A couple of weeks ago, we reviewed the enormous and powerful ZappBug Room bed bug heater. The Room is the largest heater of its kind, and is the perfect choice for professionals looking to speed up treatment times, or private users looking to quickly treat mattresses or a ton of personal items. But what about homeowners who want to heat-treat on a budget, or don’t want to spend the time unfolding and assembling the beastly Room? ZappBug has an answer for that, and the answer is the ZappBug Heater.
While you could fit 20 Heaters in a Room (although I don’t know why you’d want to), the Heater is by no means undersized. It’s larger than some of the most popular bed bug heaters on the market, like the PackTite and the Thermalstrike Expedition. It’s also very affordably priced, making it arguably the best value in bed bug heaters today.
Unboxing and Assembly
The Heater ships in a single, deceptively small box. Tightly packed inside are a folded tent with a carrying bag and support net, two foam support blocks, a plugin timer, a wireless thermometer, a heater unit, and an instruction manual.
The tent unfolds in seconds in your hands, and requires no additional assembly. Due to the much smaller dimensions (and some clever engineering), there is no separate frame to fit inside. The only other step to assembly is to fit the heater unit in the elastic ventilation tube.
Unzipping the Heater from the top reveals its spacious, insulated interior. If you plan to treat heavy, rigid items (like luggage or small furniture), place the foam support blocks on the bottom before putting those items in. For loose items like books and clothing, use the support blocks followed by the support net, which hooks into place at six points.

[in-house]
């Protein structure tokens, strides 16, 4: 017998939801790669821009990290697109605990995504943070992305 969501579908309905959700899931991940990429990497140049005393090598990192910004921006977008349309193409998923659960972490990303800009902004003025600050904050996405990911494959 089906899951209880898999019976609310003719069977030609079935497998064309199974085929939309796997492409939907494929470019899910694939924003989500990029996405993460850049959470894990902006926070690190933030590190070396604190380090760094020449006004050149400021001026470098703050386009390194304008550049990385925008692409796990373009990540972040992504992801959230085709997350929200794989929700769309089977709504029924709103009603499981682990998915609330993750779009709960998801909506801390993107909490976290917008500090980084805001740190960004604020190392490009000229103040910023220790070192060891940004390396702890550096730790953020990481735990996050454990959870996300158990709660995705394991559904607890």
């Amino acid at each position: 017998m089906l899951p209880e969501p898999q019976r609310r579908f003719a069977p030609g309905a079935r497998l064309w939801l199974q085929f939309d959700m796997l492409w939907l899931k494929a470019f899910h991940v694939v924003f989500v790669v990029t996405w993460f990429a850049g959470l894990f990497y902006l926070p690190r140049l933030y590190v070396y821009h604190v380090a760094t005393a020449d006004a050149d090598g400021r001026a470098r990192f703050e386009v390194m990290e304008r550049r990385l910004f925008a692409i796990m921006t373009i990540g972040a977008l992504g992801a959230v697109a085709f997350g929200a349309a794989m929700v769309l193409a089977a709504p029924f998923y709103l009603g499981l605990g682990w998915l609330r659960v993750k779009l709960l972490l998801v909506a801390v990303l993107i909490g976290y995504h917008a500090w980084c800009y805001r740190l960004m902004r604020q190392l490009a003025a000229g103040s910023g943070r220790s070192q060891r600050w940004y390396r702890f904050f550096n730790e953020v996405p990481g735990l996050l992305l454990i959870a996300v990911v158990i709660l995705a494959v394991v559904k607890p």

The whole assembly, from unbox to ready, took me about three minutes. It doesn’t get much easier than this.
Treating for Bed Bugs
Once the Heater is assembled, it’s time to fill it with what you want to treat. The Heater can accommodate most luggage or a small piece of furniture, like a chair or end table. With over 13 cubic feet of internal space, the Heater could also fit your shoes, books, and other personal items comfortably. Just try to avoid stacking loose items too tightly, and leave a couple of inches between individual items for airflow’s sake.
We threw some folded clothes, shoes, towels, and Josh’s man-purse (though he insisted it’s called a messenger bag) in the Heater, and still had room to spare. By sticking the included wireless thermometer probe in an open pocket in the bag, we were able to monitor the temperature of the items themselves, as opposed to the open air temperature. This is key, because the air will hit 120 degrees a lot faster than the items themselves will.
After closing up the Heater, it’s time to plug it in and start cooking. The included timer is a must for safety and convenience; after the cook time reaches the set duration, the Heater will automatically be shut off. Since we don’t know exactly what you’re putting in the Heater, we advise setting the timer to its maximum setting, to ensure that everything inside has time to reach the right temperature.
Since this compact ZappBug has only one heater unit, compared to the Room’s four, we found the noise to be much less noticeable. There was also no ventilation fan or extension cords to fuss with. In our test, everything hit 120 degrees after about three hours – in the case of a bed bug infestation, we would run it an additional hour just to be safe.
Our enthusiasm for the ZappBug product line hasn’t diminished a bit after playing with the portable ZappBug Heater. This is our new recommendation for homeowners that don’t have the closet space (or the budget) for something like the Room. It also boasts the fastest setup and breakdown time we’ve seen with a portable heater. You get a bit more bang for your buck by opting for the larger Oven, but there is nothing in the Heater’s price point that comes close to competing.